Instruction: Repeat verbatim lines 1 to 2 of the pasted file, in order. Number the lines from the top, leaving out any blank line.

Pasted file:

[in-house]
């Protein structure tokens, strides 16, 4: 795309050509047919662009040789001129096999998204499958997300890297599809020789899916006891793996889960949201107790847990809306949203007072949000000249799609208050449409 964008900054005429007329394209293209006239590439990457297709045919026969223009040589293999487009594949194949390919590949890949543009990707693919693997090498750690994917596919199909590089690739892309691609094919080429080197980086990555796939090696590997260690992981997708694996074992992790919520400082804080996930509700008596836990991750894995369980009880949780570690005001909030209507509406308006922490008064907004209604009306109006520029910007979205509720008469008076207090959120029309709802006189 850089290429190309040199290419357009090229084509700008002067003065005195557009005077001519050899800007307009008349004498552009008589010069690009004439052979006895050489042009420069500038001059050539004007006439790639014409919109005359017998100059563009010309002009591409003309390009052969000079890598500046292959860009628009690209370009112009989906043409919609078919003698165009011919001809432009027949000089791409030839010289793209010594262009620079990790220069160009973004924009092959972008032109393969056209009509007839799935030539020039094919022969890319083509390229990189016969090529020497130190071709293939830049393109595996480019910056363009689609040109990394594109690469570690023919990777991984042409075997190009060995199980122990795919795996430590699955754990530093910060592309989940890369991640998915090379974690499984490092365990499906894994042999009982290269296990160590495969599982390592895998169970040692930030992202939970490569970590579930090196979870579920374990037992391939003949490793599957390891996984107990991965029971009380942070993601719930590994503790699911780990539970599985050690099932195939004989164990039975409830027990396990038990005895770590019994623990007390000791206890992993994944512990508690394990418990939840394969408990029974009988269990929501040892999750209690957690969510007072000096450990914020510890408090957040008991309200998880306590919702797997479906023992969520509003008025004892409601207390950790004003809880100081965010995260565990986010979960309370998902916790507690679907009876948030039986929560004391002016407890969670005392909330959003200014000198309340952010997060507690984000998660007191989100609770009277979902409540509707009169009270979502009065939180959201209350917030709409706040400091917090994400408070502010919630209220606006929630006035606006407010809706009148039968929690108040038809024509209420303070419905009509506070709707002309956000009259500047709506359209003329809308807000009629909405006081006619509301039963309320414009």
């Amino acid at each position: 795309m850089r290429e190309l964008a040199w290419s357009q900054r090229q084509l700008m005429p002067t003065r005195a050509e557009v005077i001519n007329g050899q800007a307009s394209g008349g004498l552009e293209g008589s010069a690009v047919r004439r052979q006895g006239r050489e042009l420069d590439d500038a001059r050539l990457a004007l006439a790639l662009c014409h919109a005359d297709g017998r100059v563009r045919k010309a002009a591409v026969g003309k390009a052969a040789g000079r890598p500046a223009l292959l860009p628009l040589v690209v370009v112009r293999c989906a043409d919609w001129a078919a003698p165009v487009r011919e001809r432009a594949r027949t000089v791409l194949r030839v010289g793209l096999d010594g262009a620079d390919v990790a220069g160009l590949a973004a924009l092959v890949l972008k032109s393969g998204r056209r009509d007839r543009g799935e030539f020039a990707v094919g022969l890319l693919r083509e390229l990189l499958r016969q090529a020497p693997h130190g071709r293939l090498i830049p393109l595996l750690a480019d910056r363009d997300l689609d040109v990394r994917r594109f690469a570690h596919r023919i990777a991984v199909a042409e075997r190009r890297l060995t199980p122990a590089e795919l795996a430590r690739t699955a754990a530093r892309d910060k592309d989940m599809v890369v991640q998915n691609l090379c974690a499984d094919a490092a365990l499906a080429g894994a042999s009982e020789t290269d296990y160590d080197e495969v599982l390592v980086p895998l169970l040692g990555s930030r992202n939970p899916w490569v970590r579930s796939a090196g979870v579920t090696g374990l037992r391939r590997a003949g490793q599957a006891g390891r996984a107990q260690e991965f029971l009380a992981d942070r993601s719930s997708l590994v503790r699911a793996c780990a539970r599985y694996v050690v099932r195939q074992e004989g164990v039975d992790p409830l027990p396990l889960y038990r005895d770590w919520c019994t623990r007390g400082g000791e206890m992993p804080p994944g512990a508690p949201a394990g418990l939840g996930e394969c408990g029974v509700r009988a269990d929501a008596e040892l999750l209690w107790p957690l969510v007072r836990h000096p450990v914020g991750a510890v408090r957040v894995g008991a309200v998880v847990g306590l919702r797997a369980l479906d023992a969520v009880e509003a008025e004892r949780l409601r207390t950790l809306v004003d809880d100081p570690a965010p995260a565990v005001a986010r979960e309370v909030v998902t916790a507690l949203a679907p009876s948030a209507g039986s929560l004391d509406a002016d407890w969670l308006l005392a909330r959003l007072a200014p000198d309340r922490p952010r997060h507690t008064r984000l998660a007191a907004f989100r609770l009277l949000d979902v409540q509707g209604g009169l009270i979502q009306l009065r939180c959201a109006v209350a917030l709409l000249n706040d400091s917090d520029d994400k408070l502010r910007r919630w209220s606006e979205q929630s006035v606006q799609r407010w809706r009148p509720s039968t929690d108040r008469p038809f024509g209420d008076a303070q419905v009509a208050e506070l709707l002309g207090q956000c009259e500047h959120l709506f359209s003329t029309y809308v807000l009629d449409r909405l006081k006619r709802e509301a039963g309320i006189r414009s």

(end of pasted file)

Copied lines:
[in-house]
């Protein structure tokens, strides 16, 4: 795309050509047919662009040789001129096999998204499958997300890297599809020789899916006891793996889960949201107790847990809306949203007072949000000249799609208050449409 964008900054005429007329394209293209006239590439990457297709045919026969223009040589293999487009594949194949390919590949890949543009990707693919693997090498750690994917596919199909590089690739892309691609094919080429080197980086990555796939090696590997260690992981997708694996074992992790919520400082804080996930509700008596836990991750894995369980009880949780570690005001909030209507509406308006922490008064907004209604009306109006520029910007979205509720008469008076207090959120029309709802006189 850089290429190309040199290419357009090229084509700008002067003065005195557009005077001519050899800007307009008349004498552009008589010069690009004439052979006895050489042009420069500038001059050539004007006439790639014409919109005359017998100059563009010309002009591409003309390009052969000079890598500046292959860009628009690209370009112009989906043409919609078919003698165009011919001809432009027949000089791409030839010289793209010594262009620079990790220069160009973004924009092959972008032109393969056209009509007839799935030539020039094919022969890319083509390229990189016969090529020497130190071709293939830049393109595996480019910056363009689609040109990394594109690469570690023919990777991984042409075997190009060995199980122990795919795996430590699955754990530093910060592309989940890369991640998915090379974690499984490092365990499906894994042999009982290269296990160590495969599982390592895998169970040692930030992202939970490569970590579930090196979870579920374990037992391939003949490793599957390891996984107990991965029971009380942070993601719930590994503790699911780990539970599985050690099932195939004989164990039975409830027990396990038990005895770590019994623990007390000791206890992993994944512990508690394990418990939840394969408990029974009988269990929501040892999750209690957690969510007072000096450990914020510890408090957040008991309200998880306590919702797997479906023992969520509003008025004892409601207390950790004003809880100081965010995260565990986010979960309370998902916790507690679907009876948030039986929560004391002016407890969670005392909330959003200014000198309340952010997060507690984000998660007191989100609770009277979902409540509707009169009270979502009065939180959201209350917030709409706040400091917090994400408070502010919630209220606006929630006035606006407010809706009148039968929690108040038809024509209420303070419905009509506070709707002309956000009259500047709506359209003329809308807000009629909405006081006619509301039963309320414009």